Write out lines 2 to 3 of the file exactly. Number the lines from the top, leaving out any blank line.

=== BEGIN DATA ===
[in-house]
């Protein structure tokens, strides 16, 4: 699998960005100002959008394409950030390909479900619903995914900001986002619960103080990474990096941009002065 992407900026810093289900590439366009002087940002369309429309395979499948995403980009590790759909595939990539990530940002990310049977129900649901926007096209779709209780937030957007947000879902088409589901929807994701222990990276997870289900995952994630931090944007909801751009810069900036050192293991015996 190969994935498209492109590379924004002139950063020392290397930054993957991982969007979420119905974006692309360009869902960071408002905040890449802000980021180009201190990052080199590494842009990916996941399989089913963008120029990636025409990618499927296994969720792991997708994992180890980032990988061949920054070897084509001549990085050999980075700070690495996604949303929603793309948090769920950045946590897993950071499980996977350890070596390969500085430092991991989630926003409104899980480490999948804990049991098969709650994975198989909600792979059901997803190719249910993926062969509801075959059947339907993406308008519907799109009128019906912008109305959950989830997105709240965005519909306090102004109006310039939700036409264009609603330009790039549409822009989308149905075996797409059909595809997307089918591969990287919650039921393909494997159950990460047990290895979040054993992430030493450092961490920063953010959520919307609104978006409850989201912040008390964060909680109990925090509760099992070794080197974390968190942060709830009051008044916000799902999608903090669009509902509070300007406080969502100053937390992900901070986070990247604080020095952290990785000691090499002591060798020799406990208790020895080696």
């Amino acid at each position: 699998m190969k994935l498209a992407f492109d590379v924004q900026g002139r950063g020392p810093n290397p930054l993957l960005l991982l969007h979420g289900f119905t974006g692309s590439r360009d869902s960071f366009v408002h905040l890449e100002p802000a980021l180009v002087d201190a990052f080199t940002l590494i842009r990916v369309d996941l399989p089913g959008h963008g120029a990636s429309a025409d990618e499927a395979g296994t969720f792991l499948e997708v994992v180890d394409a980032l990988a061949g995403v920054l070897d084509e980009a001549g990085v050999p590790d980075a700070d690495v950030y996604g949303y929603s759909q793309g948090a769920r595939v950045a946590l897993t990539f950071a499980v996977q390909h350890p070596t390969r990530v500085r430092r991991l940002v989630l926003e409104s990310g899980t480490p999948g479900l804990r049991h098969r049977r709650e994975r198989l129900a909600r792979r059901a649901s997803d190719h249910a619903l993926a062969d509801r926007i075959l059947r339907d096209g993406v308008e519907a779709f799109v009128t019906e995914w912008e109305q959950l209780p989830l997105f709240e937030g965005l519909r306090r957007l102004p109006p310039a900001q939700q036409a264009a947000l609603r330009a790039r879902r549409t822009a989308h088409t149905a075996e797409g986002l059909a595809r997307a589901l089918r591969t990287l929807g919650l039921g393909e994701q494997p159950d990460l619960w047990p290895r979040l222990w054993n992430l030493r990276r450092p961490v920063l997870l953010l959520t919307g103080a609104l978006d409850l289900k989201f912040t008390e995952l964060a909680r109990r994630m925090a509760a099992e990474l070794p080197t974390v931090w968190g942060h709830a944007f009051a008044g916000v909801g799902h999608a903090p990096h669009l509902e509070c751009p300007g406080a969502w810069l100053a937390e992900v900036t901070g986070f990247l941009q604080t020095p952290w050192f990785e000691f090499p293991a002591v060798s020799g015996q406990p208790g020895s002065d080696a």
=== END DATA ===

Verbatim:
């Protein structure tokens, strides 16, 4: 699998960005100002959008394409950030390909479900619903995914900001986002619960103080990474990096941009002065 992407900026810093289900590439366009002087940002369309429309395979499948995403980009590790759909595939990539990530940002990310049977129900649901926007096209779709209780937030957007947000879902088409589901929807994701222990990276997870289900995952994630931090944007909801751009810069900036050192293991015996 190969994935498209492109590379924004002139950063020392290397930054993957991982969007979420119905974006692309360009869902960071408002905040890449802000980021180009201190990052080199590494842009990916996941399989089913963008120029990636025409990618499927296994969720792991997708994992180890980032990988061949920054070897084509001549990085050999980075700070690495996604949303929603793309948090769920950045946590897993950071499980996977350890070596390969500085430092991991989630926003409104899980480490999948804990049991098969709650994975198989909600792979059901997803190719249910993926062969509801075959059947339907993406308008519907799109009128019906912008109305959950989830997105709240965005519909306090102004109006310039939700036409264009609603330009790039549409822009989308149905075996797409059909595809997307089918591969990287919650039921393909494997159950990460047990290895979040054993992430030493450092961490920063953010959520919307609104978006409850989201912040008390964060909680109990925090509760099992070794080197974390968190942060709830009051008044916000799902999608903090669009509902509070300007406080969502100053937390992900901070986070990247604080020095952290990785000691090499002591060798020799406990208790020895080696």
């Amino acid at each position: 699998m190969k994935l498209a992407f492109d590379v924004q900026g002139r950063g020392p810093n290397p930054l993957l960005l991982l969007h979420g289900f119905t974006g692309s590439r360009d869902s960071f366009v408002h905040l890449e100002p802000a980021l180009v002087d201190a990052f080199t940002l590494i842009r990916v369309d996941l399989p089913g959008h963008g120029a990636s429309a025409d990618e499927a395979g296994t969720f792991l499948e997708v994992v180890d394409a980032l990988a061949g995403v920054l070897d084509e980009a001549g990085v050999p590790d980075a700070d690495v950030y996604g949303y929603s759909q793309g948090a769920r595939v950045a946590l897993t990539f950071a499980v996977q390909h350890p070596t390969r990530v500085r430092r991991l940002v989630l926003e409104s990310g899980t480490p999948g479900l804990r049991h098969r049977r709650e994975r198989l129900a909600r792979r059901a649901s997803d190719h249910a619903l993926a062969d509801r926007i075959l059947r339907d096209g993406v308008e519907a779709f799109v009128t019906e995914w912008e109305q959950l209780p989830l997105f709240e937030g965005l519909r306090r957007l102004p109006p310039a900001q939700q036409a264009a947000l609603r330009a790039r879902r549409t822009a989308h088409t149905a075996e797409g986002l059909a595809r997307a589901l089918r591969t990287l929807g919650l039921g393909e994701q494997p159950d990460l619960w047990p290895r979040l222990w054993n992430l030493r990276r450092p961490v920063l997870l953010l959520t919307g103080a609104l978006d409850l289900k989201f912040t008390e995952l964060a909680r109990r994630m925090a509760a099992e990474l070794p080197t974390v931090w968190g942060h709830a944007f009051a008044g916000v909801g799902h999608a903090p990096h669009l509902e509070c751009p300007g406080a969502w810069l100053a937390e992900v900036t901070g986070f990247l941009q604080t020095p952290w050192f990785e000691f090499p293991a002591v060798s020799g015996q406990p208790g020895s002065d080696a």